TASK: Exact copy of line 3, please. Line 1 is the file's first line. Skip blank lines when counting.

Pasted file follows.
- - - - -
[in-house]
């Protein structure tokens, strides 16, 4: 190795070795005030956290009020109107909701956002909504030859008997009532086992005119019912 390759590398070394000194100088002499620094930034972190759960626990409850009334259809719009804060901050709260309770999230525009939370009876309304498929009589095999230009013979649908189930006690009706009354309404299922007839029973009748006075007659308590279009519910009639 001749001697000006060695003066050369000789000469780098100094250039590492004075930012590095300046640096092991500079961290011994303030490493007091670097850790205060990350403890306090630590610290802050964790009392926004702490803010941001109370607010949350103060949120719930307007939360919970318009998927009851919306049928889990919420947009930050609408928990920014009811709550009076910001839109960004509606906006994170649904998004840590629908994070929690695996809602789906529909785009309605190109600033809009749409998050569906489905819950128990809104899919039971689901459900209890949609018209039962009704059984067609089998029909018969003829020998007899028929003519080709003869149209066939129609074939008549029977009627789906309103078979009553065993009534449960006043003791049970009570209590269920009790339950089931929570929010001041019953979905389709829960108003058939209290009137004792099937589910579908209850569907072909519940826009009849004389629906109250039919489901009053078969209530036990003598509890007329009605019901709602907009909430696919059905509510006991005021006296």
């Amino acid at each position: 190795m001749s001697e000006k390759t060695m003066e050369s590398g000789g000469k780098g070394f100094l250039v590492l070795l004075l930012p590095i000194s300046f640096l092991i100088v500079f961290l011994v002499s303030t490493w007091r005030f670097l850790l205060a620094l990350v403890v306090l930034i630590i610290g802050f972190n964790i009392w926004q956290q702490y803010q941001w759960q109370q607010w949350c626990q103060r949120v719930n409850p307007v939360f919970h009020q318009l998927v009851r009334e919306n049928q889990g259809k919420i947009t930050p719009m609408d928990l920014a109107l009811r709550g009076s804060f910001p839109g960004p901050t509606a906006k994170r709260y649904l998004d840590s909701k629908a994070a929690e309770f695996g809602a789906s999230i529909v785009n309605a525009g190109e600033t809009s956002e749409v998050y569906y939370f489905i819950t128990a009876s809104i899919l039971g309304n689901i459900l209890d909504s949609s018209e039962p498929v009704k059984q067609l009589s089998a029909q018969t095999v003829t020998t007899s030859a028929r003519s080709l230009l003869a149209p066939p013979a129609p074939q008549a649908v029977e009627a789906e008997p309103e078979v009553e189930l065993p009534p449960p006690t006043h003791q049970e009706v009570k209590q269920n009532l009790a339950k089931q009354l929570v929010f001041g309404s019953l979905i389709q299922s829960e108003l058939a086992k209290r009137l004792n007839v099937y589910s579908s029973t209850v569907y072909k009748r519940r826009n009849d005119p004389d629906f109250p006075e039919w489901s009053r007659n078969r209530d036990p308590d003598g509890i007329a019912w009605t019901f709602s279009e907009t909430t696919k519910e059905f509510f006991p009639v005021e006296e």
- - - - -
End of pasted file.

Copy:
């Amino acid at each position: 190795m001749s001697e000006k390759t060695m003066e050369s590398g000789g000469k780098g070394f100094l250039v590492l070795l004075l930012p590095i000194s300046f640096l092991i100088v500079f961290l011994v002499s303030t490493w007091r005030f670097l850790l205060a620094l990350v403890v306090l930034i630590i610290g802050f972190n964790i009392w926004q956290q702490y803010q941001w759960q109370q607010w949350c626990q103060r949120v719930n409850p307007v939360f919970h009020q318009l998927v009851r009334e919306n049928q889990g259809k919420i947009t930050p719009m609408d928990l920014a109107l009811r709550g009076s804060f910001p839109g960004p901050t509606a906006k994170r709260y649904l998004d840590s909701k629908a994070a929690e309770f695996g809602a789906s999230i529909v785009n309605a525009g190109e600033t809009s956002e749409v998050y569906y939370f489905i819950t128990a009876s809104i899919l039971g309304n689901i459900l209890d909504s949609s018209e039962p498929v009704k059984q067609l009589s089998a029909q018969t095999v003829t020998t007899s030859a028929r003519s080709l230009l003869a149209p066939p013979a129609p074939q008549a649908v029977e009627a789906e008997p309103e078979v009553e189930l065993p009534p449960p006690t006043h003791q049970e009706v009570k209590q269920n009532l009790a339950k089931q009354l929570v929010f001041g309404s019953l979905i389709q299922s829960e108003l058939a086992k209290r009137l004792n007839v099937y589910s579908s029973t209850v569907y072909k009748r519940r826009n009849d005119p004389d629906f109250p006075e039919w489901s009053r007659n078969r209530d036990p308590d003598g509890i007329a019912w009605t019901f709602s279009e907009t909430t696919k519910e059905f509510f006991p009639v005021e006296e």